The stress state of slabs for the three western Pacific subduction segments is characterized by two pairs of DC and DT domains distributed on the upper and lower parts of the slab across the neutral plane: one pair occurs in the outer rise–trench region with DT in the upper part and DC in the lower part and the other occurs in an intermediate depth (50–300 km) region with DC in upper part and DT in the lower part. These stress states of the slab can be explained by bending (increase in the slab curvature) in the outer rise–trench region followed by unbending (decrease in the slab curvature) when the slab reaches deeper parts of the subduction zone (e.g., Sandiford et al 2020; Fig. 2b). However, the DC domain in the lower part of the slab is not well developed in the outer rise–trench region for either the Japan or Kuriles segments (Fig. 1a–c). The Chile and Peru segments also shows stress states associated with the bending–unbending processes near the trench. However, in more deeply subducted parts of the slab (> 100 km) DT dominates irrespective of the slab geometry (Fig. 1d, e). The plot for the Central America segment shows a mixed distribution of earthquakes indicating both DT and DC in the 50–100 km depth range. This apparent mixing is probably the result of projecting events onto one vertical plane ignoring alongstrike lateral changes in slab geometry that likely result in diverse stress environments being shown in the same region. DT dominates in the more deeply subducted parts of the slab (Fig. 1f).
These features of intraslab stress state suggest that the relative contributions of three forces due to negative buoyancy of the dense slab, resistance at the 660km boundary and flexural bending of the slab varies among different subduction segments. The negative buoyancy causes an inplane DT stress state that operates across the full width of subducting slabs and the resistance at 660km boundary causes a DC slab stress state in the region immediately above the 660km boundary. The balance between these two forces controls the depth of the transition from DT to DC stress states in the slab (Fig. 2a). A shallow transition is favored by greater resistance at the 660km boundary, but is also influenced by the strength of the slab: weak slabs do not effectively transmit the compressive stress up dip along the slab from the 660km boundary. A shallow transition may also be explained by a relatively small negative buoyancy due to the presence of a large volume of the metastable olivine (Kita et al. 2010). Kita et al. (2010) also suggest that such a change in buoyancy force may account for observed differences in the locations of the neutral planes between paired DT and DC domains associated with unbending processes. The above summary shows the stress state in slabs can be understood in terms of a combination of inplane DT or DC stresses due to the effects of negative buoyancy and resistance at the 660km boundary and paired DT and DC stresses due to bending–unbending processes (Fig. 2; Kita et al. 2010; Sandiford et al. 2020; Sippl et al. 2022). The relative importance of slab bending is strongly controlled by the rheological properties of the subducting slab, which determine the stresses associated with bending and hence the ability of the slab to transmit DC stress upwards along its length.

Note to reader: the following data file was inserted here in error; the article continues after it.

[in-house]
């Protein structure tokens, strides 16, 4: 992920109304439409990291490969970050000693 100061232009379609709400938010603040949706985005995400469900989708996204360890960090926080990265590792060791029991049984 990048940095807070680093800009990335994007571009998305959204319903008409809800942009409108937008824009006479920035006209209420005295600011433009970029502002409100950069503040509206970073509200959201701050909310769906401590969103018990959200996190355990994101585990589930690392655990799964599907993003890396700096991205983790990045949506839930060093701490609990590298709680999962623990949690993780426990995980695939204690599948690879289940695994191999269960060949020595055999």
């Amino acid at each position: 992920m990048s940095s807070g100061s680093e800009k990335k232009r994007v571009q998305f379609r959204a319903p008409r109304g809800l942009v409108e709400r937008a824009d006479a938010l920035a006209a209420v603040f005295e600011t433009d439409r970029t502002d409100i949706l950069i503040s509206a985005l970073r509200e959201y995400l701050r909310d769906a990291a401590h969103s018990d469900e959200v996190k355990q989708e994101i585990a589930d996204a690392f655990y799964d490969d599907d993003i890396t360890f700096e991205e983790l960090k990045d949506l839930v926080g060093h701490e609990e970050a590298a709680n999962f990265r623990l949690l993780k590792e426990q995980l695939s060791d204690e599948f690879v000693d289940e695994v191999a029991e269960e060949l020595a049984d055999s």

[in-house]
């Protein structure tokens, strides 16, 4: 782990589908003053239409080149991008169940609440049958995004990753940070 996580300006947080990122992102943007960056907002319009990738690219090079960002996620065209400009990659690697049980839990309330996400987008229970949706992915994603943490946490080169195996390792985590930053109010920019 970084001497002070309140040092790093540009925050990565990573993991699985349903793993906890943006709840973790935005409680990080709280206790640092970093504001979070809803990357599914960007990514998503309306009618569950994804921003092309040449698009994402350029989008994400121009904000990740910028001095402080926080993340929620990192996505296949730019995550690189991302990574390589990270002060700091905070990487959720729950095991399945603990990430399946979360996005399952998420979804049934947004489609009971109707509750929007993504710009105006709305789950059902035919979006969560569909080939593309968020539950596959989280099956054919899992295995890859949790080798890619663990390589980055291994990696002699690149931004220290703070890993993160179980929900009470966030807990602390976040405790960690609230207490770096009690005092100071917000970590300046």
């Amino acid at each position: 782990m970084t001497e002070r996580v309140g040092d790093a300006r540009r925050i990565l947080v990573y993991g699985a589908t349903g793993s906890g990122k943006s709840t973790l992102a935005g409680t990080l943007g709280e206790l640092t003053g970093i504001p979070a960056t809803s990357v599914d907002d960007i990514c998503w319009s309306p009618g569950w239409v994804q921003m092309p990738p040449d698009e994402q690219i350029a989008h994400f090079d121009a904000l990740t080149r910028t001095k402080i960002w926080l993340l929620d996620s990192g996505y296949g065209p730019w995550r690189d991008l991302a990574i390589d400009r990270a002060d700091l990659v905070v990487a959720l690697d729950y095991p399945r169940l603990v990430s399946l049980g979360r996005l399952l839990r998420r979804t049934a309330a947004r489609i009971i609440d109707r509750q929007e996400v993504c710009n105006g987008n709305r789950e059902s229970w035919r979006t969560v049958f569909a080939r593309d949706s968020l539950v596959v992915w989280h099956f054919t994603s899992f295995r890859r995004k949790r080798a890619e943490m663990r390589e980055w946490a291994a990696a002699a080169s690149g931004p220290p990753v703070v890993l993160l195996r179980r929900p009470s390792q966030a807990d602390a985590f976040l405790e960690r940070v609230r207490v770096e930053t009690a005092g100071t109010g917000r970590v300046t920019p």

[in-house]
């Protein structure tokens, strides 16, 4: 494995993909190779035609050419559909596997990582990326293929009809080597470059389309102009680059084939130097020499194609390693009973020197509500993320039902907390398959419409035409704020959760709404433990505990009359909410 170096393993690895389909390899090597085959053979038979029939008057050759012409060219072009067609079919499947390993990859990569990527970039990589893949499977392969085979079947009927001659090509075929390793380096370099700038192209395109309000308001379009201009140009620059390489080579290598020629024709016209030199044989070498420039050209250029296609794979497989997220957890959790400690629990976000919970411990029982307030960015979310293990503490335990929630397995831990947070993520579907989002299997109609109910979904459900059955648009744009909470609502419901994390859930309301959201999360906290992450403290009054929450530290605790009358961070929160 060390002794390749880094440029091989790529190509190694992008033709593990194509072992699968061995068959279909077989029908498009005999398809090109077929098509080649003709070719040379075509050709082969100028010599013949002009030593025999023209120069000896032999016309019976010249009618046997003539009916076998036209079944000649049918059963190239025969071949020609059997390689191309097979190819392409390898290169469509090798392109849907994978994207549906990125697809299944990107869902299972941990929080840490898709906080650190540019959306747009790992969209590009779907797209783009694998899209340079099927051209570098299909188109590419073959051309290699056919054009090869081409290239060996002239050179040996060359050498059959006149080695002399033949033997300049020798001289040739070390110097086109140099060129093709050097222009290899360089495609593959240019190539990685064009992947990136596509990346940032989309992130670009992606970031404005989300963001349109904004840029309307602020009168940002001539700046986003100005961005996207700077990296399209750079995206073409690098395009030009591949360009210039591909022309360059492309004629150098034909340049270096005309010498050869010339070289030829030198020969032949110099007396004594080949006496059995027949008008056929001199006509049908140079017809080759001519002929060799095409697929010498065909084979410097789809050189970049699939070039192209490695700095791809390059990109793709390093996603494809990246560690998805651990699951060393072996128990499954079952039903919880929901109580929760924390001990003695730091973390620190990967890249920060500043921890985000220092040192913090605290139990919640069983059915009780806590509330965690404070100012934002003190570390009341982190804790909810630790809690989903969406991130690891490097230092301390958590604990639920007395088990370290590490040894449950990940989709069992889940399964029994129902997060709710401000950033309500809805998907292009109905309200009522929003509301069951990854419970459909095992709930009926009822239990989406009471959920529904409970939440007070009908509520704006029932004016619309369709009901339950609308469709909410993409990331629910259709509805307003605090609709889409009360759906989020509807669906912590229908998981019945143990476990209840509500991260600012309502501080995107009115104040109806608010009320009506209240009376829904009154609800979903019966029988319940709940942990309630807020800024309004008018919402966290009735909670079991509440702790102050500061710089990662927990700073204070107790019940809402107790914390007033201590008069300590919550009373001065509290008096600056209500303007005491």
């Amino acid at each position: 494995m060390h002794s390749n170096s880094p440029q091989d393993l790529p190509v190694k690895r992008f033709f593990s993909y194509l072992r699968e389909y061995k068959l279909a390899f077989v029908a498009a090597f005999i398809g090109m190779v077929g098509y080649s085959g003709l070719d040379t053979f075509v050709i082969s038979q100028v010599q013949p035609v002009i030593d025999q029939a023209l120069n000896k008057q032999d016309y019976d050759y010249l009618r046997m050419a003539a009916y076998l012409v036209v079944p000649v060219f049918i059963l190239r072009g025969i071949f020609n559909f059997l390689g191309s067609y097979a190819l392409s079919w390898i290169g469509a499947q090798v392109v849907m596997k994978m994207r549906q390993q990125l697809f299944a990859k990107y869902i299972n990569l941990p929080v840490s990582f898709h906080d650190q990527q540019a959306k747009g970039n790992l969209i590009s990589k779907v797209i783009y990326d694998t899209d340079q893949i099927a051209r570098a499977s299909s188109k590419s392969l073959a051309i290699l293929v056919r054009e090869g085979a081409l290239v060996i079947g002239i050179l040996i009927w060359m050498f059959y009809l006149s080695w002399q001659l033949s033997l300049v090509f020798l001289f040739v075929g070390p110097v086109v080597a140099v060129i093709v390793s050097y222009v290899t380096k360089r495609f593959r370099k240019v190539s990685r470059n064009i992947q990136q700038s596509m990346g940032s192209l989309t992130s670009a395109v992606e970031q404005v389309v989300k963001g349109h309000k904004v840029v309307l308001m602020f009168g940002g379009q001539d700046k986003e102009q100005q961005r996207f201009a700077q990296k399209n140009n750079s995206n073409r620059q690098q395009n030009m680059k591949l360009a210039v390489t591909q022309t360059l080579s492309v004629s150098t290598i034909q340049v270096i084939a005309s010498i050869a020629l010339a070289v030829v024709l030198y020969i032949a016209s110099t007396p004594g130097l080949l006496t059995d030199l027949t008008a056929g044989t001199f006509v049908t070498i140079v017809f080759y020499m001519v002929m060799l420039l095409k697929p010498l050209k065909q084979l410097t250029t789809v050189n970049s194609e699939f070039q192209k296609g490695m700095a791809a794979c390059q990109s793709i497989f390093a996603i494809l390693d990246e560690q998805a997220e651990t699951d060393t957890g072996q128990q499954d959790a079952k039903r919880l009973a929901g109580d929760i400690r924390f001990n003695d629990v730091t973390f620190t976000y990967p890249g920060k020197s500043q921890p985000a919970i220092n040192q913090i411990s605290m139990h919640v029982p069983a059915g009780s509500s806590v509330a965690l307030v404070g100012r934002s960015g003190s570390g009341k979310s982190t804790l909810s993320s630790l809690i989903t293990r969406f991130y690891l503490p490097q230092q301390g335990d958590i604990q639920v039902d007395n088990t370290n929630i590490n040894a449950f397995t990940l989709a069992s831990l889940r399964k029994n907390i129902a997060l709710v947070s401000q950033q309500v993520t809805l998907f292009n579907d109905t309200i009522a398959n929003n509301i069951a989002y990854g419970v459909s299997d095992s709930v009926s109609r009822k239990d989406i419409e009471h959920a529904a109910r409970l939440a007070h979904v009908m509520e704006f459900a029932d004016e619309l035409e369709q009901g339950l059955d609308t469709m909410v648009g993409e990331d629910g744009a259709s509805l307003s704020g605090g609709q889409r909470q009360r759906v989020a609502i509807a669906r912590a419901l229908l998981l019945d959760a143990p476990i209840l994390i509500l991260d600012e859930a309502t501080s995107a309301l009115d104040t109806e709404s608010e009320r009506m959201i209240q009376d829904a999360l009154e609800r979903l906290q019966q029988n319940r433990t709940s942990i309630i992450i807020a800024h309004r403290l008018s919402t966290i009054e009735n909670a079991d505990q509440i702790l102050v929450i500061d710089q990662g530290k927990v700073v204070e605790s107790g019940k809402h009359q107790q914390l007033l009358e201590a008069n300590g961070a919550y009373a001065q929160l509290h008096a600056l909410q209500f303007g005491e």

To examine the way in which the rheological properties of the subducting slab affect the distribution of DT and DC stresses, we calculated the stress state in a range of subducting slabs based on 2D numerical modeling. As oceanic lithosphere increases in age it cools, increases in thickness and density and the effective viscosity of any ductilely deforming regions increases. As a first step in our evaluation of the relative importance of such changes in thickness and associated rheological properties of subducting lithosphere, we compare models consisting of layers of constant thickness and constant viscosity (Model CV). Then, based on the results of Model CV, we conducted calculations using a model incorporating a temperature and pressuredependent viscosity (Model TPV). Model TPV uses a composite flow law including dislocation creep, diffusion creep and plastic yielding. Here, we focus on the effect of changes in the value of the effective activation energy for the diffusion creep.
Model
Model with constant viscosity (Model CV)
Our analysis uses the code I2VIS (Gerya and Yuen 2003), which is based on finite differences with a markerincell technique and a fully staggered rectangular Eulerian grid. The numerical model domain (7000 km wide × 2900 km deep) includes nonuniform 751 × 318 rectangular grids with a resolution varying from 4 to 20 km. The upper central area (x = 3600–5400 km, z = 0–640 km) has the highest resolution of 4 × 4 km. The model includes 5.075 × 10^{6} markers.